Operational Medicine Medical Education and Training

Sexual Assault


Sexual assault is any sexual act performed by one person on another person without that person's consent.

The incidence of sexual assault is not known. Published statistics only encompass reported sexual assault. In some cases:

  • The victim is unwilling to notify authorities or seek medical attention for fear of personal humiliation.

  • The victim is unwilling to notify authorities because she fears retribution.

  • The victim, particularly in cases of incest or close personal relationships, does not wish to disturb the family or friendship unit, dysfunctional though it may be.

  • The victim is not aware that the crime occurred. (eg, when illegal drugs or alcohol are involved)

Bacterial Cultures

Sexual Assault

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Prepackaged Sexual Assault Kit

Sexual assault is usually not a crime of sexual gratification, but rather expresses power, anger, hostility or aggression.

Although the stereotypical perpetrator of sexual assault is a stranger, in real life, the rapist is often known to the victim. This situation is known as "acquaintance rape" or, when applicable, "date rape."

Sexual assault  is an act of violence with medical, mental and legal issues which should to be addressed. Described below is a standard medical approach to sexual assault when resources are available and clinical circumstances allow.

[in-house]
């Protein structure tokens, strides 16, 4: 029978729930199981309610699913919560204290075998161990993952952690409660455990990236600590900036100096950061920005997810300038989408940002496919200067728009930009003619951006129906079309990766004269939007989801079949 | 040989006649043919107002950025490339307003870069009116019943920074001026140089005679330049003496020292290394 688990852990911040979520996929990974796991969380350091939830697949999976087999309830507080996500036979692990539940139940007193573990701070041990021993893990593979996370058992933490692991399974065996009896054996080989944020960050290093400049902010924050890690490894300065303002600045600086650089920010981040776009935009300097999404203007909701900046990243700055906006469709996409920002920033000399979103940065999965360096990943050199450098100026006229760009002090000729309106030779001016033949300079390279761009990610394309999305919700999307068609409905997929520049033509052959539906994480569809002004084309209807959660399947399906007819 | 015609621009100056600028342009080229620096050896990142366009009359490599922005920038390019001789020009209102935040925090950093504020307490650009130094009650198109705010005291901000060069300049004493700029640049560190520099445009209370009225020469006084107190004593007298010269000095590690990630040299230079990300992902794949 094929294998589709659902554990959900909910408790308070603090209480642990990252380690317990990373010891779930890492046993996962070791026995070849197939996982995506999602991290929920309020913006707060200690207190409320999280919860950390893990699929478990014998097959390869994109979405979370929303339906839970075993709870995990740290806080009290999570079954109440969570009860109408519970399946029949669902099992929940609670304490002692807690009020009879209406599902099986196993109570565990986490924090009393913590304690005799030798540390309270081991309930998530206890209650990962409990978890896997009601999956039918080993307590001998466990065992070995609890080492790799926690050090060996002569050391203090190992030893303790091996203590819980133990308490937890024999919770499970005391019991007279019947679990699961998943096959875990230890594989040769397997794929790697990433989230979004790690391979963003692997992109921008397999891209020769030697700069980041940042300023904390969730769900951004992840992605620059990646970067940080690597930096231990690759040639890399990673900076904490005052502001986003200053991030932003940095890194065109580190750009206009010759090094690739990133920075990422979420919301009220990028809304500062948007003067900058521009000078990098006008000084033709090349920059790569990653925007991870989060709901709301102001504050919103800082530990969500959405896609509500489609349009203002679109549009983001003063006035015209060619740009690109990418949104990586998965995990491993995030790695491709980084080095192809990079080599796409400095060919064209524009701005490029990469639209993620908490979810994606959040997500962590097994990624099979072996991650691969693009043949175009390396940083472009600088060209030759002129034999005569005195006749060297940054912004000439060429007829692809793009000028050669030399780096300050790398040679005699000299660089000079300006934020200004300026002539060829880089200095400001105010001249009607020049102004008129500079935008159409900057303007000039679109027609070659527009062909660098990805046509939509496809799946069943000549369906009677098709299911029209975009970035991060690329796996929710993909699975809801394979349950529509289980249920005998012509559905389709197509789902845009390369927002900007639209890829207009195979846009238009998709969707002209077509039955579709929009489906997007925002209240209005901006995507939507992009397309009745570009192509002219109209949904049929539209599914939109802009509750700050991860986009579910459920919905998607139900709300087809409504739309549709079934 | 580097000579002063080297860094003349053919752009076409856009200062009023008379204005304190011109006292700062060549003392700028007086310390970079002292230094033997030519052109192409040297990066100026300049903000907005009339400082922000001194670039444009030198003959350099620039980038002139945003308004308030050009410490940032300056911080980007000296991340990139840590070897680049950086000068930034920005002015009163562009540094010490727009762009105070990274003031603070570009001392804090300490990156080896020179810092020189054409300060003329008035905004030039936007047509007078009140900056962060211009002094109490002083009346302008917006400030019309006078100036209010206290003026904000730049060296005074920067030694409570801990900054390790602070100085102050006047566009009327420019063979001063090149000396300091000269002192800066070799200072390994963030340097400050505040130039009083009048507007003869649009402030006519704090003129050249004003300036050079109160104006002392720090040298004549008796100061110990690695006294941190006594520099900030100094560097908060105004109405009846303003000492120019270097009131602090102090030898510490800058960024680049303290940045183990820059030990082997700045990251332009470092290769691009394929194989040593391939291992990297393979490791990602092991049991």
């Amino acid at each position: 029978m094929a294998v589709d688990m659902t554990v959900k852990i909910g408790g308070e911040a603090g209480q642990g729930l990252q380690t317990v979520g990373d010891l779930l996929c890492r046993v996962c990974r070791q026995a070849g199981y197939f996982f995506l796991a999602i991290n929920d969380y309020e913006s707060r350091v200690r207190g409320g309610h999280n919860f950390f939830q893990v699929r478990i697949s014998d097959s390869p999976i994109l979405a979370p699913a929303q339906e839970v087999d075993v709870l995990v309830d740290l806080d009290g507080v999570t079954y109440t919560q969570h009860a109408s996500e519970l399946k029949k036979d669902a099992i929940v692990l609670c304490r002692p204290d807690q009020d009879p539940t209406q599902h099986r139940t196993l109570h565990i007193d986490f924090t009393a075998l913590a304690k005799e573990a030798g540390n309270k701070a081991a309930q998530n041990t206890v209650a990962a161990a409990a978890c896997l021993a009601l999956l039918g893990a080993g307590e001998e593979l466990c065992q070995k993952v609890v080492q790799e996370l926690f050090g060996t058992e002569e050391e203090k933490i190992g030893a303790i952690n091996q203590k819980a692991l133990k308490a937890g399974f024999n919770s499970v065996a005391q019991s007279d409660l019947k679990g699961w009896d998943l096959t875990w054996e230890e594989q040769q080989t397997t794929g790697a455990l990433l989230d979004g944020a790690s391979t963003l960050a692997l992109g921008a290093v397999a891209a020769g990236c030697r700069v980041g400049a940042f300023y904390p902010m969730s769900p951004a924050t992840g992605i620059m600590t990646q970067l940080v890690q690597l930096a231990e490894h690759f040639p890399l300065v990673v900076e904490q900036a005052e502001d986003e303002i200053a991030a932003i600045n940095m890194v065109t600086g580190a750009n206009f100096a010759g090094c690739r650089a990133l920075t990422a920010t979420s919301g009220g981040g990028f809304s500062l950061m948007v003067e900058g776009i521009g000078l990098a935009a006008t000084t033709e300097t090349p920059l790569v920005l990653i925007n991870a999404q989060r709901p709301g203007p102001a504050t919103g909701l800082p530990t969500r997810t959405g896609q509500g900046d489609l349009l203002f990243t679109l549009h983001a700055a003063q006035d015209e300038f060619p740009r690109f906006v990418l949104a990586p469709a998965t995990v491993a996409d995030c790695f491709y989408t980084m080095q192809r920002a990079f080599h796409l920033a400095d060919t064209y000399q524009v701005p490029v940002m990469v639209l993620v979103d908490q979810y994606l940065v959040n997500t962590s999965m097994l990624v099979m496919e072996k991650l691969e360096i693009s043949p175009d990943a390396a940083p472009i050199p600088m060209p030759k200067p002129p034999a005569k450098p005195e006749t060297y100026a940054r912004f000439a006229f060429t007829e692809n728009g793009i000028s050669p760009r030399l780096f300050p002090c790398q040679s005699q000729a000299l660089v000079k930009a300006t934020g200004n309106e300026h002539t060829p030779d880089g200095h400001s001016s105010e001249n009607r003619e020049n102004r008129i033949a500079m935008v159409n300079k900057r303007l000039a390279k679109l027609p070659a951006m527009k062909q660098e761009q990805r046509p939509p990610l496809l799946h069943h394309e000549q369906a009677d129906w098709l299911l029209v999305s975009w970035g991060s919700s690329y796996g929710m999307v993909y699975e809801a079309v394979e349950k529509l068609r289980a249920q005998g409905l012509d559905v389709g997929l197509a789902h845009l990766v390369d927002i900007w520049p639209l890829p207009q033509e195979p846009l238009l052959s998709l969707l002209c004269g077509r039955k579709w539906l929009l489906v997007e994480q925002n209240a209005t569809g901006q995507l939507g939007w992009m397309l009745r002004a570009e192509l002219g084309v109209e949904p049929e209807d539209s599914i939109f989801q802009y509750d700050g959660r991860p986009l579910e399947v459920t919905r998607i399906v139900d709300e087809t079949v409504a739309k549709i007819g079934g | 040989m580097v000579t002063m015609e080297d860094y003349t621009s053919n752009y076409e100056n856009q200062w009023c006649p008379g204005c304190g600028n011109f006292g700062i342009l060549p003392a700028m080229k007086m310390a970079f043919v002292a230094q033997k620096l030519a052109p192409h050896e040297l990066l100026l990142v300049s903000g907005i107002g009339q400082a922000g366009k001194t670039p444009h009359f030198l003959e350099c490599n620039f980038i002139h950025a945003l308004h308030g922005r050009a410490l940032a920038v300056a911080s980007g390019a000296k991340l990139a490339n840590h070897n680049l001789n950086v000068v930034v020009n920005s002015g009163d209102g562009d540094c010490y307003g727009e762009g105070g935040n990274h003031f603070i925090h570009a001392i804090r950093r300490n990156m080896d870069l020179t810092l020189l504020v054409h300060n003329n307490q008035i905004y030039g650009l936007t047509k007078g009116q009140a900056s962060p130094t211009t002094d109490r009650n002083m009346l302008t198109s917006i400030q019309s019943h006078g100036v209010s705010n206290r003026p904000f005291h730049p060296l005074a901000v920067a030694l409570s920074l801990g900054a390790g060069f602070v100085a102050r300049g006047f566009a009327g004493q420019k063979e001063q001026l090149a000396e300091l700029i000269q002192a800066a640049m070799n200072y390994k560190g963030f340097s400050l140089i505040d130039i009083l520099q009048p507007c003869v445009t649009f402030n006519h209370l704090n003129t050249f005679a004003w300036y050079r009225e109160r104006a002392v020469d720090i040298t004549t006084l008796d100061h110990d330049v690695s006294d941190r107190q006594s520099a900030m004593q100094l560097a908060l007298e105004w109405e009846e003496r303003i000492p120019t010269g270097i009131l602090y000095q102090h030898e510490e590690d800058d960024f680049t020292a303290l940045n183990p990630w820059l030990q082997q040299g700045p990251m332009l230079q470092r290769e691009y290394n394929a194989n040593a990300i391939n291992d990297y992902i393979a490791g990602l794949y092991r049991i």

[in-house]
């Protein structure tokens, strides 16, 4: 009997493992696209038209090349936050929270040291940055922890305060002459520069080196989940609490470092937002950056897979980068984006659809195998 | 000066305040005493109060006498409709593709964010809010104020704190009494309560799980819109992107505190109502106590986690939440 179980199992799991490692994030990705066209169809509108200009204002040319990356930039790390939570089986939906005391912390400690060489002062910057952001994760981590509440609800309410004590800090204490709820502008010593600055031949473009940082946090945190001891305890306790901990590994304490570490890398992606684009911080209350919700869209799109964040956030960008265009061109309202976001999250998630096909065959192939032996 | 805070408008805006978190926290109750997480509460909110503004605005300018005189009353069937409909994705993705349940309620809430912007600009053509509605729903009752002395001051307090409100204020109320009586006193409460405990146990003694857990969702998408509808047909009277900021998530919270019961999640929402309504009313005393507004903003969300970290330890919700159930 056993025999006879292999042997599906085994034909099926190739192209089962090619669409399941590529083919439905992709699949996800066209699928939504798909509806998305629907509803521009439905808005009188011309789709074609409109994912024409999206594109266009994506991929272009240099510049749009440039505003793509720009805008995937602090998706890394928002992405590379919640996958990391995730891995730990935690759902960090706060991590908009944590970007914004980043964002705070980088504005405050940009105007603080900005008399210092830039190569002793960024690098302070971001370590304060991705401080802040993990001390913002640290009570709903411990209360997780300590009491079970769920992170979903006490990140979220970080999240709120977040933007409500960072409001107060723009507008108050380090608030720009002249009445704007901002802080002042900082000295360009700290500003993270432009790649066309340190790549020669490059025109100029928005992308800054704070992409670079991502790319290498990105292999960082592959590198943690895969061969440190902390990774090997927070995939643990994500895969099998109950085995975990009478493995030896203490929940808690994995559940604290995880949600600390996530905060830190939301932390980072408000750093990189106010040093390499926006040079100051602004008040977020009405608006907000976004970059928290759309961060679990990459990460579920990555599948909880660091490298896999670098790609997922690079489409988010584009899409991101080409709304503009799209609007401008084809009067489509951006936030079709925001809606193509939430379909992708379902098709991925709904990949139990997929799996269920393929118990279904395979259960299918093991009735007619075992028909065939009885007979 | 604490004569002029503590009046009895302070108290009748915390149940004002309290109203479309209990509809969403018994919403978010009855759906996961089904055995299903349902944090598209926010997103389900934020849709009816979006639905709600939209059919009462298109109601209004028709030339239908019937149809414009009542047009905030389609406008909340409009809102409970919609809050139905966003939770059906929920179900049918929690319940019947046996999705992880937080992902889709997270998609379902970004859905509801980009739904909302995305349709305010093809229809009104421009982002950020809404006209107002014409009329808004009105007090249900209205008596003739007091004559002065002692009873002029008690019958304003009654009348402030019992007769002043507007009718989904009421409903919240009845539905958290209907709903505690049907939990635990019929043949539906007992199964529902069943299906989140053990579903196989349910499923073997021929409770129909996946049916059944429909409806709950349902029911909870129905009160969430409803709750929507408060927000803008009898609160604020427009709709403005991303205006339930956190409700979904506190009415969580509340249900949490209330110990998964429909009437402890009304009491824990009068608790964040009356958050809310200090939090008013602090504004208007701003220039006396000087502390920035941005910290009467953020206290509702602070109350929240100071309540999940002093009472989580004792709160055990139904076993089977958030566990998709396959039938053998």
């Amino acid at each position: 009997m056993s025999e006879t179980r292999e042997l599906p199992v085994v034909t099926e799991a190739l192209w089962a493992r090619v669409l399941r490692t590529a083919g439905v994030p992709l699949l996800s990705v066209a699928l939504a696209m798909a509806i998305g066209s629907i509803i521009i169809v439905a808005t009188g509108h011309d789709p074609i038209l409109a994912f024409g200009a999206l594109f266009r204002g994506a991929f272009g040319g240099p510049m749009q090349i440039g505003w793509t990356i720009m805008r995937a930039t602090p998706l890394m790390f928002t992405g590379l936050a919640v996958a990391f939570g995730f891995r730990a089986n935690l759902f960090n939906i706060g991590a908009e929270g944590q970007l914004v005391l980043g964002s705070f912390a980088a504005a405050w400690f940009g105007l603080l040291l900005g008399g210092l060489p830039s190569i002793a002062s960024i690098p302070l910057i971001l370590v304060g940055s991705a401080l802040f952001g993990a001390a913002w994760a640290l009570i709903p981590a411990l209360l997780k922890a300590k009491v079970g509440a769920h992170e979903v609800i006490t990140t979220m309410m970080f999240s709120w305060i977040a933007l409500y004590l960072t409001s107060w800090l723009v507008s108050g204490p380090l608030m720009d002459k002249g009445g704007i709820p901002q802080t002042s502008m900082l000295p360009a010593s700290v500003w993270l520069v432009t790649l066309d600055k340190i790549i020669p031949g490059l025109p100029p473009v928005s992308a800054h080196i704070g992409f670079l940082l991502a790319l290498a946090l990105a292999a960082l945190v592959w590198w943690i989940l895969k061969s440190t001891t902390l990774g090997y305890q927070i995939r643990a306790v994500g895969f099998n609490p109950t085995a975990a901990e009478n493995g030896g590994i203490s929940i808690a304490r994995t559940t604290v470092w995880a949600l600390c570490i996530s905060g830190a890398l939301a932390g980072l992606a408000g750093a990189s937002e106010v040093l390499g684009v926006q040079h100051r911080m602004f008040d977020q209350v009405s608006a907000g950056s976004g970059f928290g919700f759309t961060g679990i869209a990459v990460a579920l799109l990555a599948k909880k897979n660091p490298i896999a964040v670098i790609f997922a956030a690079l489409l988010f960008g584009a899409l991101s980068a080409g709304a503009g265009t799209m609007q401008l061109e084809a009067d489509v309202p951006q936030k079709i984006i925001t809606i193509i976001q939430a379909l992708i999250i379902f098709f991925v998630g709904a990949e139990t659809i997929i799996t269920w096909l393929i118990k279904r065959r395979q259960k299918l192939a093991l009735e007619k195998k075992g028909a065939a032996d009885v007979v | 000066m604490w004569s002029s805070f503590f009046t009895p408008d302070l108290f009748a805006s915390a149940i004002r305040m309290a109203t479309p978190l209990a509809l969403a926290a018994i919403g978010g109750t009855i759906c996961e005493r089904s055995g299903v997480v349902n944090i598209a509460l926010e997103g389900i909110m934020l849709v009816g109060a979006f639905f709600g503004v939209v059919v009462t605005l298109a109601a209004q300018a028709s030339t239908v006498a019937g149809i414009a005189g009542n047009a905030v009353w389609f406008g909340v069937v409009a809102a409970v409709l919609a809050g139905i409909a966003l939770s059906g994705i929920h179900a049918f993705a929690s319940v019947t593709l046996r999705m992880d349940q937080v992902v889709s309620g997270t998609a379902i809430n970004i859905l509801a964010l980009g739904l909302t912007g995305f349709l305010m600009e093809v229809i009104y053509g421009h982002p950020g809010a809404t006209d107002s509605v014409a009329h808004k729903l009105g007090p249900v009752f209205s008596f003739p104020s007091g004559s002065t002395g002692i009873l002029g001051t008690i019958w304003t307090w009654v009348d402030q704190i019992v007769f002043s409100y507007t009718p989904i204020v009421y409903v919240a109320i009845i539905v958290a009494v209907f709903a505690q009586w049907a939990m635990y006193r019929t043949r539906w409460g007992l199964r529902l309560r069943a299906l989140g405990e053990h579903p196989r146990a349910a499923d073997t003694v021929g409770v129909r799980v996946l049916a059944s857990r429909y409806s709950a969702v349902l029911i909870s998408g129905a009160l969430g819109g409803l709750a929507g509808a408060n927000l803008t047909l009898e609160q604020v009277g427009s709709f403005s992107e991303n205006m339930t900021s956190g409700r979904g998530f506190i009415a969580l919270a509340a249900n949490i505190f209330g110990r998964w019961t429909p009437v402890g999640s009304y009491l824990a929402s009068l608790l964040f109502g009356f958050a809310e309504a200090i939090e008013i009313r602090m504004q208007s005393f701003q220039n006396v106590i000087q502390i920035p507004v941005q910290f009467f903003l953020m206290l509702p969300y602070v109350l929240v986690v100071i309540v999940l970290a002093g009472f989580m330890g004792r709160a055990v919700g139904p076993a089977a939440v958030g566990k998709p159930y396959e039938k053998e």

Outline of Management

  • Evaluate the patient for serious injuries (fractures, hemorrhage, etc.) which might require immediate treatment.

  • Obtain a brief history, explaining to the patient what will occur next. Obtain patient's consent.

  • Gather all necessary materials and notify legal and administrative authorities.

  • Examine the patient, obtaining various specimens.

  • Offer treatment for STDs, pregnancy.

  • Arrange for follow-up care.

Serious injuries come first
If the patient has serious injuries, take care of the injuries before worrying about collecting legal evidence. Patient care takes priority.

Notify Legal and Administrative Authorities
Early in this process, legal and administrative authorities need to be notified that a sexual assault has been reported and medical care is being provided. Depending on your location, this might include local, county, state or federal law enforcement agencies.

Notify Social Services
In some settings, a sexual assault counseling service is functioning and can be contacted. In other settings, social workers or other support personnel are used for this purpose. Sometimes, a chaplain serves the role of a social service provider and should be notified of this occurrence.

Customs vary regarding the use of a chaperone in general OB-GYN practice, but they don't vary at all in the context of a sexual assault victim. It is important to have a medical chaperone (preferably someone from the nursing community) who can be a witness, both to the history-taking and the physical exam. This person can also provide valuable comforting and support to the victim.

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Operational Obstetrics & Gynecology
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